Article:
Befriending A Grieving Heart Is Hard Work-But We Need You


I’ve thought a great deal about friendship since losing Dominic.  I’ve been blessed by those who have chosen to walk with me and dismayed by some who have walked away.

It takes great courage to sit in silence with those who suffer. We must fight the urge to ward off their pain with chatter.

Quiet companionship requires that we allow our hearts to suffer too.

For fifty years I was on the “other side”-the one where I looked on, sad and sometimes horror-stricken- at the pain and sorrow friends or family had to bear.

Read the rest here: Loving Well: Being a Friend

It’s A Family Thing: Helpful Tips For Interacting With Bereaved Families


I firmly believe that our friends and extended family want to reach out, want to help, want to walk alongside as we grieve the death of our child

 I am also convinced that many of them don’t because they don’t know how.  

It may seem unfair that in addition to experiencing our loss, we also have to educate others on how to help us as we experience it, but that’s just how it is.

The alternative is to feel frustrated and abandoned or worse.  

Read the rest here: Child Loss: Helpful Tips for Interacting With Bereaved Families

Please Say His Name!

It’s nearly impossible for anyone who has not lost the earthly companionship of a child to know how desperately I long to hear Dominic’s name spoken aloud.

There are days I walk around my home and think silently and even whisper quietly, “You existed! You exist!” just to remind my heart he is real.

You may hesitate to bring him up because you fear my tears. But any tears his name might evoke will be tears of gratitude as well as those of longing.

Please say his name!

I know you are afraid.

You think that speaking his name or sharing a memory or sending me a photo will add to my sorrow.

I understand.

But even when it costs me a split second of sharp pain, it is truly a gift to know that Dominic lives on in the hearts and minds of others.

Read the rest here: Loving Well: Just Say His Name

Some Things Just Hurt

Before I lost Dominic, I know that I, like others who had never experienced the death of a child, undoubtedly said and did things that were hurtful instead of helpful.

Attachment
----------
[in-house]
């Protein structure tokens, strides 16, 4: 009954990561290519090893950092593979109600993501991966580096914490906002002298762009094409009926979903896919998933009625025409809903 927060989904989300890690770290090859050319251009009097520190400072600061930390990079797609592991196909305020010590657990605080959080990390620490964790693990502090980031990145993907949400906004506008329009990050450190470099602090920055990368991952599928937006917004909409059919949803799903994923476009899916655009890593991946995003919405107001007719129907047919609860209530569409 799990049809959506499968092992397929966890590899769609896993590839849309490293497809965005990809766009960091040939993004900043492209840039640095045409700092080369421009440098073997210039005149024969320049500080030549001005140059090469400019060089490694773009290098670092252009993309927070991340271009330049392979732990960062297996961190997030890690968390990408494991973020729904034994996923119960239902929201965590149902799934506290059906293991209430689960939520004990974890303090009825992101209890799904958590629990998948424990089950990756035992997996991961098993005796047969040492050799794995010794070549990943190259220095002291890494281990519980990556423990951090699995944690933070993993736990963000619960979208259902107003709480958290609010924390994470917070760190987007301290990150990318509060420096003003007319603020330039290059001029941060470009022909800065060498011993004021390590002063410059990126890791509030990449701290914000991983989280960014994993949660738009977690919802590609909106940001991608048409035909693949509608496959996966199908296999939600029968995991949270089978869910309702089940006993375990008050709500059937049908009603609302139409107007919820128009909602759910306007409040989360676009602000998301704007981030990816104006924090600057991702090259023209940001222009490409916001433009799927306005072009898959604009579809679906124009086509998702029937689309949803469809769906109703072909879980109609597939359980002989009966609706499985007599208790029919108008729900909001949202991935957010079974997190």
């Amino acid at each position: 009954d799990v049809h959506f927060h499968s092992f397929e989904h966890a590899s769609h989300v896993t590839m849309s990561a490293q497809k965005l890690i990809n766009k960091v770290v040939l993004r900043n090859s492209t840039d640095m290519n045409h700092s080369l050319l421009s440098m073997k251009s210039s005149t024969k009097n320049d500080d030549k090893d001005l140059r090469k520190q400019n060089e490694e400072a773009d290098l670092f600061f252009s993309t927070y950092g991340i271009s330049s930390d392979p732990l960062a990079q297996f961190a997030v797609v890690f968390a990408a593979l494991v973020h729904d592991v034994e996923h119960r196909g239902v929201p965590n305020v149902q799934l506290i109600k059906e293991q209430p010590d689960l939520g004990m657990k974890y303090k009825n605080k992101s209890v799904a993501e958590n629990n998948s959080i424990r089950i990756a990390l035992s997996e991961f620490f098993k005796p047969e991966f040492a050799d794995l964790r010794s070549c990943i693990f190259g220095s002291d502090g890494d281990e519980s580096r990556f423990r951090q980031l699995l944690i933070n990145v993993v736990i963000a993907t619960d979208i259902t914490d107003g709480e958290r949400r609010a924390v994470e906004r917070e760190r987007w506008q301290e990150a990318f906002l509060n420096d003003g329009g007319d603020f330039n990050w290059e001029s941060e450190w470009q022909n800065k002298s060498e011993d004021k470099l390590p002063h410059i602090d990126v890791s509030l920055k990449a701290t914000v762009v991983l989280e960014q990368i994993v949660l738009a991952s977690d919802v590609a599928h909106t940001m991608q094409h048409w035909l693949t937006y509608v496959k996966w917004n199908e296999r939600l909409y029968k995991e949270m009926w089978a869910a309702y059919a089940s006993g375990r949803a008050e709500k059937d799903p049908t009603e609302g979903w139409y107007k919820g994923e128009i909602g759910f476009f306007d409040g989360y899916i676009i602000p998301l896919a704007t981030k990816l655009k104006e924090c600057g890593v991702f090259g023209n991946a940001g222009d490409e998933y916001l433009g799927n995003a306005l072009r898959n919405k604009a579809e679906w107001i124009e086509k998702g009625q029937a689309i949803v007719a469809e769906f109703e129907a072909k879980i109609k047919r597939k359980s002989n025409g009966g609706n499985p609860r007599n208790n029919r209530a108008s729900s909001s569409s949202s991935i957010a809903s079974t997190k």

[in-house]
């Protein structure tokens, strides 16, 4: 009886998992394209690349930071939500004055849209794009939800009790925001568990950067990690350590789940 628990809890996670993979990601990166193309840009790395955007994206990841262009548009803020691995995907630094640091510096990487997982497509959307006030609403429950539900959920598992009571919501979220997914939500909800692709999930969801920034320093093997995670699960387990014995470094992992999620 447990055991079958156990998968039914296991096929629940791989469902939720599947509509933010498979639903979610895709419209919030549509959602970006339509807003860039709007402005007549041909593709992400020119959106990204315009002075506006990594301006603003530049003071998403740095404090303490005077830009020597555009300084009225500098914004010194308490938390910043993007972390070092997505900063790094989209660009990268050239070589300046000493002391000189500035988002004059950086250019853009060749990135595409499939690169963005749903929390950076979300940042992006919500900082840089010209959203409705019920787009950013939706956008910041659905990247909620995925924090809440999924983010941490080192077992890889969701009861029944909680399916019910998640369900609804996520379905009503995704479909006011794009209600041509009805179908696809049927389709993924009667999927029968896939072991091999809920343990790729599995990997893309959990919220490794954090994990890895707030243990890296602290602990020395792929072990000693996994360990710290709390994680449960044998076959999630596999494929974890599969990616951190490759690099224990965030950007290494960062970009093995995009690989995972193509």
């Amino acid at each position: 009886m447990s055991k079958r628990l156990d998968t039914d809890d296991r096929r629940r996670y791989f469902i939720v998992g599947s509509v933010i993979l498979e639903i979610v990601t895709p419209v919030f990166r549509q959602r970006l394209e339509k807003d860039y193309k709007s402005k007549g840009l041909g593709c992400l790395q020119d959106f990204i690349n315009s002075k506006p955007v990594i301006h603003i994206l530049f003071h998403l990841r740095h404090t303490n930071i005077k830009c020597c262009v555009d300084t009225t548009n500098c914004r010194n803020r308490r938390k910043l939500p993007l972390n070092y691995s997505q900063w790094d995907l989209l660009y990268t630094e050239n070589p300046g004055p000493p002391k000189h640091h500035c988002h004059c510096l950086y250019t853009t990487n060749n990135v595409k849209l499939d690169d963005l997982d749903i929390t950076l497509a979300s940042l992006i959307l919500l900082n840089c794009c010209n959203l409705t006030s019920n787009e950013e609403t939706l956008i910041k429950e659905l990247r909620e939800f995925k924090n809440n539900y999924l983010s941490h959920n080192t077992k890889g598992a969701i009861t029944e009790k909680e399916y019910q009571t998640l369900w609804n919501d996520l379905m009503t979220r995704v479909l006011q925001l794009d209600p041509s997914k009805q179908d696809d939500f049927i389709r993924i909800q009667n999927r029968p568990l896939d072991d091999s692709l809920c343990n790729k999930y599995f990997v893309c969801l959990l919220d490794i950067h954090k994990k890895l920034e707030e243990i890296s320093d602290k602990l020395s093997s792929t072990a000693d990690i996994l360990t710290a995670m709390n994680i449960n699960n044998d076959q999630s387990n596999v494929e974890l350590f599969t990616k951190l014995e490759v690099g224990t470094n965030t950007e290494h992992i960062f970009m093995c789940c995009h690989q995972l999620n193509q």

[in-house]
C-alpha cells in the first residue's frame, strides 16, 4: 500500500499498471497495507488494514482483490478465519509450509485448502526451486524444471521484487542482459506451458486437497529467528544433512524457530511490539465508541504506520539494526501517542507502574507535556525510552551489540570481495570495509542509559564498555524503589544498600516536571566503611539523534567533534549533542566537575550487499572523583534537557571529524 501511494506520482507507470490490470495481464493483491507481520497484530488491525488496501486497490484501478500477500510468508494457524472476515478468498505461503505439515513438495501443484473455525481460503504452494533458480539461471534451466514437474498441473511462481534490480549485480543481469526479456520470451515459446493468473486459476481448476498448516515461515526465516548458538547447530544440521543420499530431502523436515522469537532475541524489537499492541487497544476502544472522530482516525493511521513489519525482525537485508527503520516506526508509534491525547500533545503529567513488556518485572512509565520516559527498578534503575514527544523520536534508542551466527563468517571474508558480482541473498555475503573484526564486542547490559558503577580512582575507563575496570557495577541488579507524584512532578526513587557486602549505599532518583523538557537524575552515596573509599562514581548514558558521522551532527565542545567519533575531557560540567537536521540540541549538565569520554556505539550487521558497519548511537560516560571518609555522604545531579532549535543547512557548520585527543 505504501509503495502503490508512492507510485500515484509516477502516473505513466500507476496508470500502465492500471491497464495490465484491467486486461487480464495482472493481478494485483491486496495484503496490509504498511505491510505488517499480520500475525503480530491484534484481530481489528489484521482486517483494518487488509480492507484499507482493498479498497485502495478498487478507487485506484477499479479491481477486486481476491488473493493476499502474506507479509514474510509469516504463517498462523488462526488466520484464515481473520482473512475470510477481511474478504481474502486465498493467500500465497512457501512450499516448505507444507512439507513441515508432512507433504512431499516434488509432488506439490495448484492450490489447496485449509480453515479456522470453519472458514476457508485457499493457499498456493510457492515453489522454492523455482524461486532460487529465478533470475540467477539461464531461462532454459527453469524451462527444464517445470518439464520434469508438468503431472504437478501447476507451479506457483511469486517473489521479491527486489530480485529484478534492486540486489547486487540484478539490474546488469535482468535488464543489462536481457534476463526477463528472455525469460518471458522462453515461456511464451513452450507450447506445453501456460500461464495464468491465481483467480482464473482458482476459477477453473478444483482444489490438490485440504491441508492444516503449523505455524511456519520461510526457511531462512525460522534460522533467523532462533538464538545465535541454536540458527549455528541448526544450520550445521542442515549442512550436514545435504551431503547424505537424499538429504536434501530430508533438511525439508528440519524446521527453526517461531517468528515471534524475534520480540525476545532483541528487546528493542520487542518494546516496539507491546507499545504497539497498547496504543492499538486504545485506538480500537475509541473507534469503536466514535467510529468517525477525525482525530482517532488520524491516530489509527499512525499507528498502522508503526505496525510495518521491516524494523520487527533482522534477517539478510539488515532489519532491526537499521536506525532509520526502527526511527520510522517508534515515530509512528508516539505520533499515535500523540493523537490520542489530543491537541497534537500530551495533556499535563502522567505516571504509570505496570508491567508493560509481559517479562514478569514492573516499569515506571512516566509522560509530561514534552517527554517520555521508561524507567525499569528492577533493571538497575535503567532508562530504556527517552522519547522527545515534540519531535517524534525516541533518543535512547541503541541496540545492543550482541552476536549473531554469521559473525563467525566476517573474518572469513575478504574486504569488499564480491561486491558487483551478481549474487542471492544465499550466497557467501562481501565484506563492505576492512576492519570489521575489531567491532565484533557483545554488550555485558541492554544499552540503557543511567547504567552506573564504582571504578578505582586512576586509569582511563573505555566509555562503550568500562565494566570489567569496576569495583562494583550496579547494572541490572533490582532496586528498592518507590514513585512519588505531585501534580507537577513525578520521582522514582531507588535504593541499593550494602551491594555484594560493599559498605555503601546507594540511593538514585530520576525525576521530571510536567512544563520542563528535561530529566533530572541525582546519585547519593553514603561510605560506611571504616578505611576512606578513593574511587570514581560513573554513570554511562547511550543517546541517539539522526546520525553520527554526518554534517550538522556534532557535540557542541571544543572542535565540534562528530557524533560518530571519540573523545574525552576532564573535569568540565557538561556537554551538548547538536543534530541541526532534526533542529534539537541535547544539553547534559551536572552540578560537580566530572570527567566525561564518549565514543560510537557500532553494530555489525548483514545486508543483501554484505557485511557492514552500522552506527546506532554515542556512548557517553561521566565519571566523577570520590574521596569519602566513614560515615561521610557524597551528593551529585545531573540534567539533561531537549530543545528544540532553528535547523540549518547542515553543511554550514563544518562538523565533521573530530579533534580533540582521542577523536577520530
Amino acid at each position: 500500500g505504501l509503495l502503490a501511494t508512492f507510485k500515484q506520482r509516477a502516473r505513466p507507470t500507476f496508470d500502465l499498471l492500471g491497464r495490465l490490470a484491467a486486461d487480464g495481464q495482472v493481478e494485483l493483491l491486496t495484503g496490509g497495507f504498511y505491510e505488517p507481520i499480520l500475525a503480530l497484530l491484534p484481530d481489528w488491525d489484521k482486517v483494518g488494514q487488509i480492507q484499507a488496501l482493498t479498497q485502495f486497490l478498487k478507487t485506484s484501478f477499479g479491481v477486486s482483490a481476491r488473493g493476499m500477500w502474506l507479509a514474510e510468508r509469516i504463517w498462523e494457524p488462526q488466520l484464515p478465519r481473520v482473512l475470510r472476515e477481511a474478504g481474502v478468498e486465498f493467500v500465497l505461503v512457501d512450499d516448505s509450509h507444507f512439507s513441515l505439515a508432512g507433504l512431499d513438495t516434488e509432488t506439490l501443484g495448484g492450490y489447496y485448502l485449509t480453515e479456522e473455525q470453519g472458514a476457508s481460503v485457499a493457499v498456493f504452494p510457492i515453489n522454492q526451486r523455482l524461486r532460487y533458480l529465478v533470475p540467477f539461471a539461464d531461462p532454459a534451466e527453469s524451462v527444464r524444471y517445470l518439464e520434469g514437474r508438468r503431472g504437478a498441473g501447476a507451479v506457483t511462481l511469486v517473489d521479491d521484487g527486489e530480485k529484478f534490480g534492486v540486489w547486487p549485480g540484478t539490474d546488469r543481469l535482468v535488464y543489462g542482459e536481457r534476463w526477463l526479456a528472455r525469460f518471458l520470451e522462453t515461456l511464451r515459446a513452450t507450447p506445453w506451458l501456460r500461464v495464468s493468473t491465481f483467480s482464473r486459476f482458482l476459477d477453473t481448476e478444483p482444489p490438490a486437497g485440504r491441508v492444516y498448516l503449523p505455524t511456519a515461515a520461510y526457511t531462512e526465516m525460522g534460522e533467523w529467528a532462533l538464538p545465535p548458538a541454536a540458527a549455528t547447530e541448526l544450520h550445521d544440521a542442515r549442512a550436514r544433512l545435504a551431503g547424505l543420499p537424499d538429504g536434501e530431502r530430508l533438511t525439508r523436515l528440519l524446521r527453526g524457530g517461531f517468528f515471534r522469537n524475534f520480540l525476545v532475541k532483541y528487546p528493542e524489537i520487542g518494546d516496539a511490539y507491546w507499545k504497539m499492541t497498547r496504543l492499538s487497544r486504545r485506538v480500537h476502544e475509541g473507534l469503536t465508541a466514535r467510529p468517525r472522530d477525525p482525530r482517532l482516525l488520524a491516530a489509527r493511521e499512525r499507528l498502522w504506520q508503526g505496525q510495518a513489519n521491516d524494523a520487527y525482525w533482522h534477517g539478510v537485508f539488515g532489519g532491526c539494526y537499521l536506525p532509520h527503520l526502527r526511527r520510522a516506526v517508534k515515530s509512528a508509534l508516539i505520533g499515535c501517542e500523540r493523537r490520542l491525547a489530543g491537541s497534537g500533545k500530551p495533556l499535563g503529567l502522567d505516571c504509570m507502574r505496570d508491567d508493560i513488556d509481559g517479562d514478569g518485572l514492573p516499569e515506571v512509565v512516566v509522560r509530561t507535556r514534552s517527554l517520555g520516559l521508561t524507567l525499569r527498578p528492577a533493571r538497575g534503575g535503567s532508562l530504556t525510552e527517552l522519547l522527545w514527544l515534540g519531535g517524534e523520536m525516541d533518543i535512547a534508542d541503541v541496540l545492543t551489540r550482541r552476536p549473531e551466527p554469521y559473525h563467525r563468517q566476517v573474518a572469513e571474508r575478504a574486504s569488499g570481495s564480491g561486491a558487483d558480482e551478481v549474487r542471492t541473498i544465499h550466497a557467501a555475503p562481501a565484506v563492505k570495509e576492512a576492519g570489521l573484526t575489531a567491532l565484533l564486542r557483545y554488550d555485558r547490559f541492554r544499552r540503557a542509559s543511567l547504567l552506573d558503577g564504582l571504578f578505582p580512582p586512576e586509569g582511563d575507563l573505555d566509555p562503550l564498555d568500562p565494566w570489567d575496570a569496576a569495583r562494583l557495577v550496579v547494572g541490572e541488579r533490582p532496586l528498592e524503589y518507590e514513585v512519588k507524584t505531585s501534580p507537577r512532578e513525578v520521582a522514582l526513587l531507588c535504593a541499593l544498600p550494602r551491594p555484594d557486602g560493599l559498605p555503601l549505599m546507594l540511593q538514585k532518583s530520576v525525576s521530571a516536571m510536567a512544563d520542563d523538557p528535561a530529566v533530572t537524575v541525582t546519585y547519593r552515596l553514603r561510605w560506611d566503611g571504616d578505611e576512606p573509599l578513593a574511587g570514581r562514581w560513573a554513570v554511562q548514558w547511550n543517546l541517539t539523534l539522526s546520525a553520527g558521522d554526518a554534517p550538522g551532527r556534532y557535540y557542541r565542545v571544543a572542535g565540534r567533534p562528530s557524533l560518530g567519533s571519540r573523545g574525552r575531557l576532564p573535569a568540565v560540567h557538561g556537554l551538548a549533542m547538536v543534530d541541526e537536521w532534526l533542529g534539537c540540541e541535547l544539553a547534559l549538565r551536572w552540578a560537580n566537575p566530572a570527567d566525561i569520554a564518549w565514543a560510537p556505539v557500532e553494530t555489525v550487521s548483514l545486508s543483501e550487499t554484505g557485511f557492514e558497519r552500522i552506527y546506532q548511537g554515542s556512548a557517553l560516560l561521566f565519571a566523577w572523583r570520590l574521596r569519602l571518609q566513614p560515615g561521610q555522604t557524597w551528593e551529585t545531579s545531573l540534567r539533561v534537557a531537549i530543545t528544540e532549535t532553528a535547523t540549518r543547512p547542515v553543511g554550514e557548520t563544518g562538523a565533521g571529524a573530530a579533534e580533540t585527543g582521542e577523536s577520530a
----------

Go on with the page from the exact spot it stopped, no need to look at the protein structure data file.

Loss will enter everyone’s life at some point–there is no escape.

We educate ourselves (as we should) on so many issues–work hard not to offend, to understand, to reach out. Bereaved parents don’t want pity, they would like to be better understood.  

We did not choose this journey, it was thrust upon us.

Read the rest here: Loving Well: Some Things Hurt

Extravagant Love When It Counts: Tales of Friendship and Encouragement After Child Loss

I am well aware that not everyone is blessed by an outpouring of love and support in the wake of child loss. In fact, depending on the circumstances, some families are practically shunned.

It breaks my heart every time I hear of such an experience.

Because if there is one thing I’ve learned in this Valley, it’s this: when a heart is shattered my ONLY job is to show up and do whatever is helpful-even if that means sitting silently and holding a hand.

When I asked other bereaved parents to share the things people did that blessed them in the wake of losing a child, I didn’t expect so many stories of extravagant love–of acts surpassing anything I could have thought of or imagined.

“After my daughter passed, which was minutes before Mother’s Day 2012, outside the hospital room-

Read the rest here: Extravagant Love: Tales of Friendship and Encouragement After Losing a Child

Want Practical Ideas to Help Grieving Parents? Here Are 31 of Them.

When Dominic died, I didn’t get a manual on what to do.  I didn’t get an orientation into how to be a grieving parent.  So when some people asked how they could help me and my family, I really didn’t know.

A comment repeated often by bereaved parents is, “Please don’t use the phrase, ‘let me know if there is anything I can do’, people mean well, but this is unhelpful.”